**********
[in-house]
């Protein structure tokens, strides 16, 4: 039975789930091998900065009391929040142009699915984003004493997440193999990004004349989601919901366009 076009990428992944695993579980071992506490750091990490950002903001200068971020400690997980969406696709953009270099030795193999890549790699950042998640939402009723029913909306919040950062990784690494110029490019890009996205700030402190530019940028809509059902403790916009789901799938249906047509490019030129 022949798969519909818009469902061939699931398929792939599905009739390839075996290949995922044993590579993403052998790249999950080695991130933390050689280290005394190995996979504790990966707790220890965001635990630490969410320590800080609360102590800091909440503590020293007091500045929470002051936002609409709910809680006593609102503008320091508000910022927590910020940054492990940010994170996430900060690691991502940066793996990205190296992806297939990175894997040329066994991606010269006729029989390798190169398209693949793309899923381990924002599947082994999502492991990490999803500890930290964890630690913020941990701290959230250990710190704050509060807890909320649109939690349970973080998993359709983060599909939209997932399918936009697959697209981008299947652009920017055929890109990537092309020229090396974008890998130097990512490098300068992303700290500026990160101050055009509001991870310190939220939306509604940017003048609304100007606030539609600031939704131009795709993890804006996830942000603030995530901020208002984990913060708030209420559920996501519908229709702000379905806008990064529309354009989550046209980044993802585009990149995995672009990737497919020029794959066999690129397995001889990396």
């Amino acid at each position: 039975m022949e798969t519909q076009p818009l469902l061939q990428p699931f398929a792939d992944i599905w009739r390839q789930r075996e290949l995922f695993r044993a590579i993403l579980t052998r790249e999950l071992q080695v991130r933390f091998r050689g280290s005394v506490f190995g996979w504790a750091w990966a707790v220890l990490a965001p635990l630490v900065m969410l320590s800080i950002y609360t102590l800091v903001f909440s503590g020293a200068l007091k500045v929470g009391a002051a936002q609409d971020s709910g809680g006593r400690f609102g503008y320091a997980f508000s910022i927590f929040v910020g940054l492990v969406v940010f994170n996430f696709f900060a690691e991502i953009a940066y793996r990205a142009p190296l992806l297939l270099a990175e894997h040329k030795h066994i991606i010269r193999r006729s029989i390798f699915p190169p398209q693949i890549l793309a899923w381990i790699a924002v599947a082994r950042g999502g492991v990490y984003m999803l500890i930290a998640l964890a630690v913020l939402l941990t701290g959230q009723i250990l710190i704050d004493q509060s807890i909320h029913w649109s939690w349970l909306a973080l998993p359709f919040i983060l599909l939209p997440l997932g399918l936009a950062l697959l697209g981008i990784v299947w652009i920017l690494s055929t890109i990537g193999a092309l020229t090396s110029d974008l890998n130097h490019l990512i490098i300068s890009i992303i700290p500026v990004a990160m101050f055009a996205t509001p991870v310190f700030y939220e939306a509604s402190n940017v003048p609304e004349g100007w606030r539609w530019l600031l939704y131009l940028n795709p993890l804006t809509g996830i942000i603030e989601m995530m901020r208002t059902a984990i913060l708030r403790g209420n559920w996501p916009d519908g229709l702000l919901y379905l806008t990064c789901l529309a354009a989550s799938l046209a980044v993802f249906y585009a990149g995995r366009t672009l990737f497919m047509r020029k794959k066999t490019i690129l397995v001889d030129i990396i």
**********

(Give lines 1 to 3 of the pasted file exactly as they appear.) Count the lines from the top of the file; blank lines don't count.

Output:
[in-house]
């Protein structure tokens, strides 16, 4: 039975789930091998900065009391929040142009699915984003004493997440193999990004004349989601919901366009 076009990428992944695993579980071992506490750091990490950002903001200068971020400690997980969406696709953009270099030795193999890549790699950042998640939402009723029913909306919040950062990784690494110029490019890009996205700030402190530019940028809509059902403790916009789901799938249906047509490019030129 022949798969519909818009469902061939699931398929792939599905009739390839075996290949995922044993590579993403052998790249999950080695991130933390050689280290005394190995996979504790990966707790220890965001635990630490969410320590800080609360102590800091909440503590020293007091500045929470002051936002609409709910809680006593609102503008320091508000910022927590910020940054492990940010994170996430900060690691991502940066793996990205190296992806297939990175894997040329066994991606010269006729029989390798190169398209693949793309899923381990924002599947082994999502492991990490999803500890930290964890630690913020941990701290959230250990710190704050509060807890909320649109939690349970973080998993359709983060599909939209997932399918936009697959697209981008299947652009920017055929890109990537092309020229090396974008890998130097990512490098300068992303700290500026990160101050055009509001991870310190939220939306509604940017003048609304100007606030539609600031939704131009795709993890804006996830942000603030995530901020208002984990913060708030209420559920996501519908229709702000379905806008990064529309354009989550046209980044993802585009990149995995672009990737497919020029794959066999690129397995001889990396």
């Amino acid at each position: 039975m022949e798969t519909q076009p818009l469902l061939q990428p699931f398929a792939d992944i599905w009739r390839q789930r075996e290949l995922f695993r044993a590579i993403l579980t052998r790249e999950l071992q080695v991130r933390f091998r050689g280290s005394v506490f190995g996979w504790a750091w990966a707790v220890l990490a965001p635990l630490v900065m969410l320590s800080i950002y609360t102590l800091v903001f909440s503590g020293a200068l007091k500045v929470g009391a002051a936002q609409d971020s709910g809680g006593r400690f609102g503008y320091a997980f508000s910022i927590f929040v910020g940054l492990v969406v940010f994170n996430f696709f900060a690691e991502i953009a940066y793996r990205a142009p190296l992806l297939l270099a990175e894997h040329k030795h066994i991606i010269r193999r006729s029989i390798f699915p190169p398209q693949i890549l793309a899923w381990i790699a924002v599947a082994r950042g999502g492991v990490y984003m999803l500890i930290a998640l964890a630690v913020l939402l941990t701290g959230q009723i250990l710190i704050d004493q509060s807890i909320h029913w649109s939690w349970l909306a973080l998993p359709f919040i983060l599909l939209p997440l997932g399918l936009a950062l697959l697209g981008i990784v299947w652009i920017l690494s055929t890109i990537g193999a092309l020229t090396s110029d974008l890998n130097h490019l990512i490098i300068s890009i992303i700290p500026v990004a990160m101050f055009a996205t509001p991870v310190f700030y939220e939306a509604s402190n940017v003048p609304e004349g100007w606030r539609w530019l600031l939704y131009l940028n795709p993890l804006t809509g996830i942000i603030e989601m995530m901020r208002t059902a984990i913060l708030r403790g209420n559920w996501p916009d519908g229709l702000l919901y379905l806008t990064c789901l529309a354009a989550s799938l046209a980044v993802f249906y585009a990149g995995r366009t672009l990737f497919m047509r020029k794959k066999t490019i690129l397995v001889d030129i990396i």